Restaurant, Spanish, Contemporary, $$$
Set in the much-lauded five-star boutique Hotel Sant Francesc Singular
, its restaurant Quadrat has also been on the receiving end of plenty of superlatives – and for good reason. Flavours are mostly Mediterranean with a local leaning and the occasional Asian accent, best exemplified in their mouthwatering dim sum
stuffed with Mallorquin suckling pig. There’s a relatively reasonably priced three-course menu for lunch, or for the full experience the evening tasting menu is superb, though brace for a big dent in your wallet.
Restaurant, Fusion, Contemporary, $$$
The first and only British chef to be awarded a Michelin Star in Spain, Marc Fosh
opened his eponymous restaurant in 2009 (originally called Simply Fosh) to rave reviews – which have continued to today. Set in a swish contemporary hotel converted from a 17th-century convent, the impressive surroundings match the outstanding cooking. Food is Mediterranean-inspired with plenty of local ingredients – such as Mallorquin suckling pig and Soller prawns – and comes in the form of set menus for lunch, and tasting menus (with optional wine pairings) for dinner.
Restaurant, Spanish, Fusion, Asian, Peruvian, $$$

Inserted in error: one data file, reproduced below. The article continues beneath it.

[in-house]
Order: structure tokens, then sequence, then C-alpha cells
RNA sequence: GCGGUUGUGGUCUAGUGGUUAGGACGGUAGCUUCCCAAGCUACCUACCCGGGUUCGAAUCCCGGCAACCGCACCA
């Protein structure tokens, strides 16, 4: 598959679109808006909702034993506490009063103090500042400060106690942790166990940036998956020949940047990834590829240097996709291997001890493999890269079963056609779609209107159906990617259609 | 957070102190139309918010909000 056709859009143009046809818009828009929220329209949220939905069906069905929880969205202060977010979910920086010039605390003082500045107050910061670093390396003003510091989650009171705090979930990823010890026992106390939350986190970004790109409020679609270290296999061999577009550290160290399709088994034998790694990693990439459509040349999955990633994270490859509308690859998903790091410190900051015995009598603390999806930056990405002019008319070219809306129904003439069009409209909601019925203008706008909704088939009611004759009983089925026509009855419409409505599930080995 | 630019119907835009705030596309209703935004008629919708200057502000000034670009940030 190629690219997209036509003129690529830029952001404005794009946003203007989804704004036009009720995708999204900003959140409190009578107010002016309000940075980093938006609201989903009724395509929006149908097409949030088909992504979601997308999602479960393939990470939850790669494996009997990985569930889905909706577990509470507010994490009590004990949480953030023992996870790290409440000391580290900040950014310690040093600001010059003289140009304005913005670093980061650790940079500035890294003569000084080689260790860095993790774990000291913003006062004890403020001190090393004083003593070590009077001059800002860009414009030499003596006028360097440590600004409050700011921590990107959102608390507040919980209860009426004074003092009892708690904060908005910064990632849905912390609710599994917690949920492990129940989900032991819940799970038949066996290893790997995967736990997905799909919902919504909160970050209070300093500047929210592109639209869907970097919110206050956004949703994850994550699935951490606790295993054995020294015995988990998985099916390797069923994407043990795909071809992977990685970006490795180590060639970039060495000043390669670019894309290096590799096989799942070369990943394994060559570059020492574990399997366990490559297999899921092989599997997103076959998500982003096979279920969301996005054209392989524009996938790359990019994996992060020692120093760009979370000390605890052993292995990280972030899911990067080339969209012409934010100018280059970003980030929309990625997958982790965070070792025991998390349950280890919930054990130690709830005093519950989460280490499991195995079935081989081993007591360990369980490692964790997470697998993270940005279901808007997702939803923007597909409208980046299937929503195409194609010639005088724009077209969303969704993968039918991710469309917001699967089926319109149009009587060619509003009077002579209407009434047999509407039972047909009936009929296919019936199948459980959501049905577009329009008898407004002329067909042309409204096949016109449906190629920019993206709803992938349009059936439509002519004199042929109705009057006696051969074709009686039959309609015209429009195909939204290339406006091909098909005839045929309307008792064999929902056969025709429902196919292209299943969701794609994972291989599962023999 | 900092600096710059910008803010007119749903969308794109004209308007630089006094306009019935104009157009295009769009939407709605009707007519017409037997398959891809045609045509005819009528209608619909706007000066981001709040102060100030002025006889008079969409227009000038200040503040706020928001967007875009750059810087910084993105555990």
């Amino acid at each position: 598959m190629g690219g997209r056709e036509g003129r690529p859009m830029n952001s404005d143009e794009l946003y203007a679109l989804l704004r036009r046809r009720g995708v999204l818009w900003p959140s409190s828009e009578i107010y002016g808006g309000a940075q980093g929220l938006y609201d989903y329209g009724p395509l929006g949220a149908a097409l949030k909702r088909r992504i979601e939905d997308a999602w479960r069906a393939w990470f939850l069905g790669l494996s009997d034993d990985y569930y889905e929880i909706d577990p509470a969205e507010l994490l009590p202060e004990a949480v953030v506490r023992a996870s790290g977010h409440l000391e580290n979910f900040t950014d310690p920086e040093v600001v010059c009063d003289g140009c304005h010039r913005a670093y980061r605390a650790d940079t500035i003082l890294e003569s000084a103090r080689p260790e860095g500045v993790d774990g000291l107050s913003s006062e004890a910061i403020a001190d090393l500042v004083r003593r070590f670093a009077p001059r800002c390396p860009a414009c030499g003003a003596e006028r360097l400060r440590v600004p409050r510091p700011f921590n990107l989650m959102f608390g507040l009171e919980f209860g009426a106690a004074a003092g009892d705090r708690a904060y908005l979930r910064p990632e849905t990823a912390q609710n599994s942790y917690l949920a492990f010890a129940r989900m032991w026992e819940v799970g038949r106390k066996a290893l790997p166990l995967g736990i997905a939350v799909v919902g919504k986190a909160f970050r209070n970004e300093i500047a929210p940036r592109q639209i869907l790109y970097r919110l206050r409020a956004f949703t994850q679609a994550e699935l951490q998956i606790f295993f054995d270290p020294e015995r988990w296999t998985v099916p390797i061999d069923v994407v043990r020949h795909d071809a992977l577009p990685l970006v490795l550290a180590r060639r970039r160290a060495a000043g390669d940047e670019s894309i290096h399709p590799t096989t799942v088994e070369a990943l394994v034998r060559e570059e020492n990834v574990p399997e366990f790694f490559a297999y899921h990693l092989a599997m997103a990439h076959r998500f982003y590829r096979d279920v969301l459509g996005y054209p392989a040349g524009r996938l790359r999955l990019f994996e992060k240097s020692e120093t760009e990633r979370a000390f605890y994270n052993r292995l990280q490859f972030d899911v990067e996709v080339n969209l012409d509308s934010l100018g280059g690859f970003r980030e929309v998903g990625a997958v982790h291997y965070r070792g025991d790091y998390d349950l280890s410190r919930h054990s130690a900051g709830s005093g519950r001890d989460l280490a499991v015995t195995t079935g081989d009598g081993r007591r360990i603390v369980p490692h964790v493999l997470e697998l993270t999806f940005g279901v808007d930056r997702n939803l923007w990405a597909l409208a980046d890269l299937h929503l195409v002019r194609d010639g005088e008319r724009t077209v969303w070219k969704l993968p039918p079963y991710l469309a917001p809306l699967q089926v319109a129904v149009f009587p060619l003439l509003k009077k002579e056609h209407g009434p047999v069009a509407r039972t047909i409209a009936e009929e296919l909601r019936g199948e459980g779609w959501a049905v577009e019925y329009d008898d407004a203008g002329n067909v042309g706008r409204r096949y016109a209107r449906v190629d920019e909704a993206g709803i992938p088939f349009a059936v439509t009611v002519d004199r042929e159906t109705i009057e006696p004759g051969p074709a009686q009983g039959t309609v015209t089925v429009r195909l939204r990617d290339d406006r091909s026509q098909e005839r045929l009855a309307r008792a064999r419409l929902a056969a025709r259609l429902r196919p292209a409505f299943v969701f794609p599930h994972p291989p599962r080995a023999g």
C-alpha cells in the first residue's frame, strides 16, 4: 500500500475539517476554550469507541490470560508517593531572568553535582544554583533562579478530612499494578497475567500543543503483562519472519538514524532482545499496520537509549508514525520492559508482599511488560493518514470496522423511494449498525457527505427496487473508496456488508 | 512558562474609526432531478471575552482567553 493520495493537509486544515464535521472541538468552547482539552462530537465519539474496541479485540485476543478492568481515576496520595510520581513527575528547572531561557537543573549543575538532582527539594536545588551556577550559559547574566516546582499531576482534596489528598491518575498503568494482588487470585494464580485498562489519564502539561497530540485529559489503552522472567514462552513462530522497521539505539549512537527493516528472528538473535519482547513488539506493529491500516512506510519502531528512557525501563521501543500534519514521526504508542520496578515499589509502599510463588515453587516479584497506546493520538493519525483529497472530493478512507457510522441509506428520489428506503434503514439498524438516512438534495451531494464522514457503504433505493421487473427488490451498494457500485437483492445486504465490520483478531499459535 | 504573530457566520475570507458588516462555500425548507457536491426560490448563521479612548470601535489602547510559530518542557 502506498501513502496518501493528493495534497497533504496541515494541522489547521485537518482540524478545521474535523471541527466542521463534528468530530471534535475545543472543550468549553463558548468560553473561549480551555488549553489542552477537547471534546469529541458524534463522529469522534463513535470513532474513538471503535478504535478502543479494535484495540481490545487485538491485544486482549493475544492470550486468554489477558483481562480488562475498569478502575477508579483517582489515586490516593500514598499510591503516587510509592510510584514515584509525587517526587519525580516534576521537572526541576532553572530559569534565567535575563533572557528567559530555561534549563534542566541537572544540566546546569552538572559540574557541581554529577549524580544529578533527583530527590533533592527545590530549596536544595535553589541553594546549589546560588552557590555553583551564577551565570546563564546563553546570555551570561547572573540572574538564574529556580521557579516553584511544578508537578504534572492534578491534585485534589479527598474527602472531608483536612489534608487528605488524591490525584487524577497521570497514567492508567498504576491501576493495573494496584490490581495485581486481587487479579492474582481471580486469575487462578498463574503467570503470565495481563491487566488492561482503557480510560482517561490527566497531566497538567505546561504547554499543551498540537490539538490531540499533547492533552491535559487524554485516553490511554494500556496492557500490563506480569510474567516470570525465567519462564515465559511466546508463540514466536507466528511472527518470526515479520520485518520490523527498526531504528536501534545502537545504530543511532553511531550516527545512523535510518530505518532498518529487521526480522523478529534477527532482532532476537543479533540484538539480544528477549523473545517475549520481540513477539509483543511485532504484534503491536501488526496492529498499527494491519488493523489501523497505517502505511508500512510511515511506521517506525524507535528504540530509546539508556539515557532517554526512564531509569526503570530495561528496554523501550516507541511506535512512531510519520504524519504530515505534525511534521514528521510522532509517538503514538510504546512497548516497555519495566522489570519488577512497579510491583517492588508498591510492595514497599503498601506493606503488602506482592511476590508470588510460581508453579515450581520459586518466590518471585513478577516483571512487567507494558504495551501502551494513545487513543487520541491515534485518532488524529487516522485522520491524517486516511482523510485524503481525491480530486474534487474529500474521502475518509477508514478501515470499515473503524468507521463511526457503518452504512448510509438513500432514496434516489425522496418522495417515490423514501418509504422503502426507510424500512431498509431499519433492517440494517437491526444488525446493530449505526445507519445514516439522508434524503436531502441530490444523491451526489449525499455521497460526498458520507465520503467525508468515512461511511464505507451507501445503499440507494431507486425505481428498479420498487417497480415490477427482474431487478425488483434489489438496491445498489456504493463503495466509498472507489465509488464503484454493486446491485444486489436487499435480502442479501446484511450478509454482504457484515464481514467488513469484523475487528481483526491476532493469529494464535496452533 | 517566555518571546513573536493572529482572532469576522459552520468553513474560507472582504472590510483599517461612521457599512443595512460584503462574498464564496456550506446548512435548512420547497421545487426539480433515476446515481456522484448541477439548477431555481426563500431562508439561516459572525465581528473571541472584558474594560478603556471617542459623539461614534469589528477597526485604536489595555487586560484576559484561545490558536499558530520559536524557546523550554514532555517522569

While the location – above Palma’s subterranean train station and next to its busy inner ring road – is far from ideal, its setting in an old, stylishly restored train office building is undeniably charming. But it’s La Parada
‘s mouthwatering and superbly executed menu that has wooed many a diner, offering everything from breakfast and lunch, to afternoon snacks, dinner, and evening cocktails. The cuisine has been dubbed ‘traveller’, often meaning an innovative fusion of global influences from Peru to Japan, though not without a smattering of locally inspired dishes. Swing by on a Friday night for a full-on buzzy vibe with live music.
Restaurant, Fusion, Russian, Spanish, $$$
It is certainly impressive that while Adrian Quetglas
is one of the newer fine-dining eateries in the Mallorcan capital, it is also only Palma’s second restaurant boasting a Michelin star. And it is well deserved, with a skilfully composed menu of dishes that blend local products and traditional recipes with avant-garde flourishes. Lunch is a set menu five-course menu (with optional wine pairing), while dinner is a fortnightly changing seven-course tasting menu. Although born in Buenos Aires, Adrian Quetglas – the man – is of Mallorcan stock, but cut his teeth in Moscow, bringing a truly international mix of flavours to his cooking. While not cheap, price-to-quality ratio is certainly high.
Restaurant, Fusion, Mexican, Japanese, $$$
For a real blow-the-budget option that is guaranteed to wow, head to Emilio Innobar’s eponymous restaurant
. This seasoned chef describes his creations as ‘Fine Fusion’, which, if anything, undersells the beautifully presented and wonderfully flavourful dishes presented to diners. There’s a strong seafood leaning, with the regular appearances by tuna tartare and various ceviches on the constantly shifting menu, with influences that range from Emilio’s native Mexico to the Far East, where he spent over a decade perfecting his sashimi skills. Book well ahead or expect to queue.